THE PHANTOM OF THE OPERA. (2004) REVIEW BY SANDRA HARRIS. ©

THE PHANTOM OF THE OPERA. (2004) BASED ON THE 1910 BOOK OF THE SAME NAME BY GASTON LEROUX AND ALSO ON ANDREW LLOYD WEBBER’S 1986 MUSICAL OF THE SAME NAME.

DIRECTED BY JOEL SCHUMACHER.

PRODUCED BY ANDREW LLOYD WEBBER.

SCREENPLAY BY ANDREW LLOYD WEBBER AND JOEL SCHUMACHER.

STARRING GERARD BUTLER, EMMY ROSSUM, PATRICK WILSON, CIARAN HINDS, SIMON CALLOW, KEVIN MCNALLY, MIRANDA RICHARDSON, MINNIE DRIVER AND JENNIFER ELLISON.

REVIEW BY SANDRA HARRIS. ©

‘Keep your hand at the level of your eyes.’

This is one of my favourite musicals, next to CABARET!, WILLY WONKA AND THE CHOCOLATE FACTORY and OLIVER! I can’t think of any others just at the moment, except for maybe THE SOUND OF MUSIC and CHITTY CHITTY BANG BANG.

It’s the film version of music genius Andrew Lloyd Webber’s fantastic stage musical from 1986, and it’s absolutely bursting at the seams with vibrant colours, luxurious settings, magnificently opulent flower arrangements and costumes that are literally to die for, they’re so fabulous. It would take the sight out of your eyes, as we say here in Ireland, it’s such a glorious spectacle.

And the hilariously witty lyrics and songs are just terrific, and the storyline is sooooo sad, as you will probably remember from previous re-tellings of the story, the best of which is of course the Lon Chaney silent version from 1925. Just in case there’s any confusion, this 1925 film version is the best of all the film versions, including this 2004 musical adaptation of which I’m speaking so highly today. But this musical might well run a close second.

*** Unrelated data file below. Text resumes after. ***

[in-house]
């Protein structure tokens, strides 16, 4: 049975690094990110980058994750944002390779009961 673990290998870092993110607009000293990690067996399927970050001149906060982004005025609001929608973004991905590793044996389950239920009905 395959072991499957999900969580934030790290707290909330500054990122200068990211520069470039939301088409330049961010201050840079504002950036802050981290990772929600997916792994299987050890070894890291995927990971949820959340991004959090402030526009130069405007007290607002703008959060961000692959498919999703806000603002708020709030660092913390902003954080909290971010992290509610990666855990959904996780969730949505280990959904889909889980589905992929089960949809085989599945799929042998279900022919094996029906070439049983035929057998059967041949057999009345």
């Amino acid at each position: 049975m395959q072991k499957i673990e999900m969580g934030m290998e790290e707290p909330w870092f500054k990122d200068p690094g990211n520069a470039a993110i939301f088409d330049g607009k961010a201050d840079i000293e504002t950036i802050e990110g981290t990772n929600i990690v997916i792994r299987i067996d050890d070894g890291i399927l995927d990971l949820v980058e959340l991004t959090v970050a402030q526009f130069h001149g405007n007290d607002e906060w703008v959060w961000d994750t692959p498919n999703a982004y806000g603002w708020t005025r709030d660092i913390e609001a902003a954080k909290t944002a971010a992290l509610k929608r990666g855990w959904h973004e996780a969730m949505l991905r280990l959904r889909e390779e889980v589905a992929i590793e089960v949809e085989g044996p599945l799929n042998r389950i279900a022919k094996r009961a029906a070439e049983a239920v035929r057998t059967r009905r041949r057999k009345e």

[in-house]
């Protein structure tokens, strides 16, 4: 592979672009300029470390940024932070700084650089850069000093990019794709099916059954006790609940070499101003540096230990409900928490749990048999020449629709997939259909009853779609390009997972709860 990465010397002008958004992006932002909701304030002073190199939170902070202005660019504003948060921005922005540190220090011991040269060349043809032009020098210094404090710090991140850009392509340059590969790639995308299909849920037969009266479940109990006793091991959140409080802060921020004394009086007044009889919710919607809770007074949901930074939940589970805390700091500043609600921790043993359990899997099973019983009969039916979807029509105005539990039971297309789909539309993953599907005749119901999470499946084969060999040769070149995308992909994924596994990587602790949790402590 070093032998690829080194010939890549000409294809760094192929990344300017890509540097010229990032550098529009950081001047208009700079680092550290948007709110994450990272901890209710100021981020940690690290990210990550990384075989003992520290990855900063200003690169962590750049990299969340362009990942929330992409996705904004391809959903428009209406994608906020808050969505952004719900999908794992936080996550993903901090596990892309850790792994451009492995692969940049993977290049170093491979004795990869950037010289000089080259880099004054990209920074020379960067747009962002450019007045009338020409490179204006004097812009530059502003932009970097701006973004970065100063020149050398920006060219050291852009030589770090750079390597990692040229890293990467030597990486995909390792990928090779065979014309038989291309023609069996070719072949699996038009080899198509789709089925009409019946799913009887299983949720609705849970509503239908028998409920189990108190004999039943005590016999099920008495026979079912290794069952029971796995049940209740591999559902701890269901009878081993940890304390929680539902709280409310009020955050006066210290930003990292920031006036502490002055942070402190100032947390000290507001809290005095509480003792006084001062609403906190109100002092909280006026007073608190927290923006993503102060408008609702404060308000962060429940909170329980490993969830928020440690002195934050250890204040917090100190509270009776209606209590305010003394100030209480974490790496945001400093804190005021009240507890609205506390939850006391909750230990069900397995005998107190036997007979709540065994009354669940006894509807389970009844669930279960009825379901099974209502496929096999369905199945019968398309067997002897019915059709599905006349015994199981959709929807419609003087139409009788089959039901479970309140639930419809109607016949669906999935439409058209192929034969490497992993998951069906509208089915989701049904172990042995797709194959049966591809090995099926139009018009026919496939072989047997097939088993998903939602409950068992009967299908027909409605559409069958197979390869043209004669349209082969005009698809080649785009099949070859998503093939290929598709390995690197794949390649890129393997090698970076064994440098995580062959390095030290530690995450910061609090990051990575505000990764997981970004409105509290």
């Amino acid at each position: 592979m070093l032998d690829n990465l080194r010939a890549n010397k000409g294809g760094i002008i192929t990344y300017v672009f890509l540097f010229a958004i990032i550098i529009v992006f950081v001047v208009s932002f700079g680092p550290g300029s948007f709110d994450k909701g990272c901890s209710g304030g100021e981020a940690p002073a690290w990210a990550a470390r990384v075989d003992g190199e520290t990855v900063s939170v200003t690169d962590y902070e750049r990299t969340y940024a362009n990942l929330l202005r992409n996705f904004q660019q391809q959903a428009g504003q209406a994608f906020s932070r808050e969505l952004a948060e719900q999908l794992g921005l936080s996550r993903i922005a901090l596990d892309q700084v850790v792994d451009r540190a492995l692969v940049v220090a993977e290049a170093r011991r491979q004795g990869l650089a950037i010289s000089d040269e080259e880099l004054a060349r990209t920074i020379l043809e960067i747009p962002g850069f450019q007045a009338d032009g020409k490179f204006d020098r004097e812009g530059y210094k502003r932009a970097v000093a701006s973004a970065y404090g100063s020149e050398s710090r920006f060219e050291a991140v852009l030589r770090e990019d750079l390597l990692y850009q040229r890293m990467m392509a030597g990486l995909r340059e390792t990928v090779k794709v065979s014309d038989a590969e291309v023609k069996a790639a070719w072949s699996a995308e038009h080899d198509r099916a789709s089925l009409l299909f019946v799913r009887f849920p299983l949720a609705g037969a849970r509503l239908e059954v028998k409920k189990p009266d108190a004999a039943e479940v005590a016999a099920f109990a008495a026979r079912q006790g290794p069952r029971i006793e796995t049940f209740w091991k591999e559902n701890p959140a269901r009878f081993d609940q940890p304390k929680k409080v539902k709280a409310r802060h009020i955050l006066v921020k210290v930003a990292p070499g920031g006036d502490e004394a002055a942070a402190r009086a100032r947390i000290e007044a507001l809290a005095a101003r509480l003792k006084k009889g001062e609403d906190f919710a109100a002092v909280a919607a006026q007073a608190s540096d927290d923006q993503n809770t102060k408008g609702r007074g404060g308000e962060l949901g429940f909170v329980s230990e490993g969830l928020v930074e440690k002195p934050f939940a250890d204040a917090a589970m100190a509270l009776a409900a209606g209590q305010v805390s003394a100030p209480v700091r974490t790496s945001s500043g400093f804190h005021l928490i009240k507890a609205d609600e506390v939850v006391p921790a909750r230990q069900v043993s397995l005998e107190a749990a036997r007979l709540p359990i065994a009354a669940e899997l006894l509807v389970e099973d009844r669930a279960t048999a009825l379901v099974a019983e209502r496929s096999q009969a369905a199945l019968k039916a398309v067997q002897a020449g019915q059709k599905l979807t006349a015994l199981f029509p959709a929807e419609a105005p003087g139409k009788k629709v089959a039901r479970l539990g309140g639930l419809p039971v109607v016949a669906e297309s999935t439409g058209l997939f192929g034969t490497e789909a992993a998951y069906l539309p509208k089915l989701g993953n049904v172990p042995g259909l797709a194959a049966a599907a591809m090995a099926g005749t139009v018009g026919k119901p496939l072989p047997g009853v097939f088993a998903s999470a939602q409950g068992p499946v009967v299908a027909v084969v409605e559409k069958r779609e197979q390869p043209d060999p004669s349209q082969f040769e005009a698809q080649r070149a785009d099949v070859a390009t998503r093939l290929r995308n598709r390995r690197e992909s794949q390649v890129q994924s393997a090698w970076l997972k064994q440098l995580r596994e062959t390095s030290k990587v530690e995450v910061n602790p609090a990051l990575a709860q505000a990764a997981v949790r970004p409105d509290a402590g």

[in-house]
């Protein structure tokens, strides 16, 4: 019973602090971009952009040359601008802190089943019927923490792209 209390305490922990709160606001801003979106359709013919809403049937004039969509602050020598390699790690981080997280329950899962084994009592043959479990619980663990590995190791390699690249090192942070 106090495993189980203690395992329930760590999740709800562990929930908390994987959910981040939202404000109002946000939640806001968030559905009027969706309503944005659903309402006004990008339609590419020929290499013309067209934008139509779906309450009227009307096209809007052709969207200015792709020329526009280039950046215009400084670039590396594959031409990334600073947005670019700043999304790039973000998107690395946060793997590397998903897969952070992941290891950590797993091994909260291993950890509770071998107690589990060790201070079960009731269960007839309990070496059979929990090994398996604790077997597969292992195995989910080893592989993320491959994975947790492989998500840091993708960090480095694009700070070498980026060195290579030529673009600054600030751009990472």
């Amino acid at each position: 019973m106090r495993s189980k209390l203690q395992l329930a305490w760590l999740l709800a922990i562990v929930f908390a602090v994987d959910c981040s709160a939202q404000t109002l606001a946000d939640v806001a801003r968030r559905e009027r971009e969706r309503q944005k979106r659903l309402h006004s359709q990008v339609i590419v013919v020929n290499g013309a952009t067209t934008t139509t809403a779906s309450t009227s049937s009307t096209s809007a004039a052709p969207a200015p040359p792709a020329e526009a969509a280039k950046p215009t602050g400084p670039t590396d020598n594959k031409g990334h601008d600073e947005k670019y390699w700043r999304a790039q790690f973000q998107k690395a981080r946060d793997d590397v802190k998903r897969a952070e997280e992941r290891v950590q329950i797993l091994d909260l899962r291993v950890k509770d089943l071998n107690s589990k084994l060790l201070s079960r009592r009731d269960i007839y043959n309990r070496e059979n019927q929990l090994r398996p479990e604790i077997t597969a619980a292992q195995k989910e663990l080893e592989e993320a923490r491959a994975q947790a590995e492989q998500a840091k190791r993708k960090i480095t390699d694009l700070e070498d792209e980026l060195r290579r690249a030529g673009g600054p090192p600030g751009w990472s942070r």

You know the story, of course. The beautiful young singer/chorus girl, Christine Daae of the Paris Opera, has been secretly trained by a mysterious voice she calls ‘the Angel of Music,’ which we know is actually the Phantom of the Opera, or the Opera Ghost, or the anonymous occupant of Box Five, someone who has lived in the dark, winding bowels of the Opera House for most of his lonely life.

Gerard Butler plays the hideously scarred Phantom, who wears a mask to conceal his ruined visage as much as to hide his identity. Some people, like Miranda Richardson’s Madame Giry, the ballet trainer, aid and abet him in his often funny communiques with the management of the opera, amusingly played by Ciaran Hinds and Simon Callow.

For example, the Phantom insists on being paid a ‘salary’ for his trouble, and is no slouch at reminding his ‘employers’ when they are late with payment of same! He also demands of them that they keep Box Five free for his private use during all performances. Looks like someone’s been consulting pgs. 77 and 142 of the Union of Phantoms’ rule book…

The Phantom has been training the exceptionally submissive and malleable Christine Daae to be the principal singer of the Paris Opera. But the Paris Opera already has a principal singer, a super-spoiled diva in the form of Minnie Driver’s beautifully costumed Carlotta, so the Phantom will have to make it impossible for Carlotta to sing the lead if he wants his precious little protegee to be Numero Uno in the tra-la-la stakes…

The Phantom has another little niggle to contend with, and it’s a wee bit trickier than just making sure that Christine reaches the dizziest of dizzy heights as the Opera House’s premiere chanteuse. Christine, played by Emmy Rossum who looks like a cross between Angelina Jolie and queen of the period drama, Jane Seymour, has another admirer, by Jove, what the Phantom ain’t too pleased about, see?

Yes, folks, and you’ll never guess who plays the Comte Raoul de Chagny, Christine’s devoted admirer and lover! That’s right, it’s Patrick Wilson, who goes on to play the part of Vera Farmiga’s handsome hubby and baby-daddy and fellow ghostbuster in the CONJURING and ANNABELLE films. You’ll hardly recognise him here, with his gorgeous long floppy hair and a pretty damn good singing voice to boot.

You’ll love the underground part of the Opera House, in which the Ghost has made himself comfortable, with an underground lake, ‘room for a pony,’ a la Hyacinth Bucket, a portcullis and various security measures that ensure that the Phantom sees you a lot sooner than you see him.

He has also booby-trapped the shit out of the place so that he can feel safe in his realm, but God help anyone who wanders down there without knowing the lay-out and the pitfalls, which would be most people, if not all people. No wonder Madame Giry more or less says to Raoul at one point, this is as far as I dare go, you’re on your own, bud…!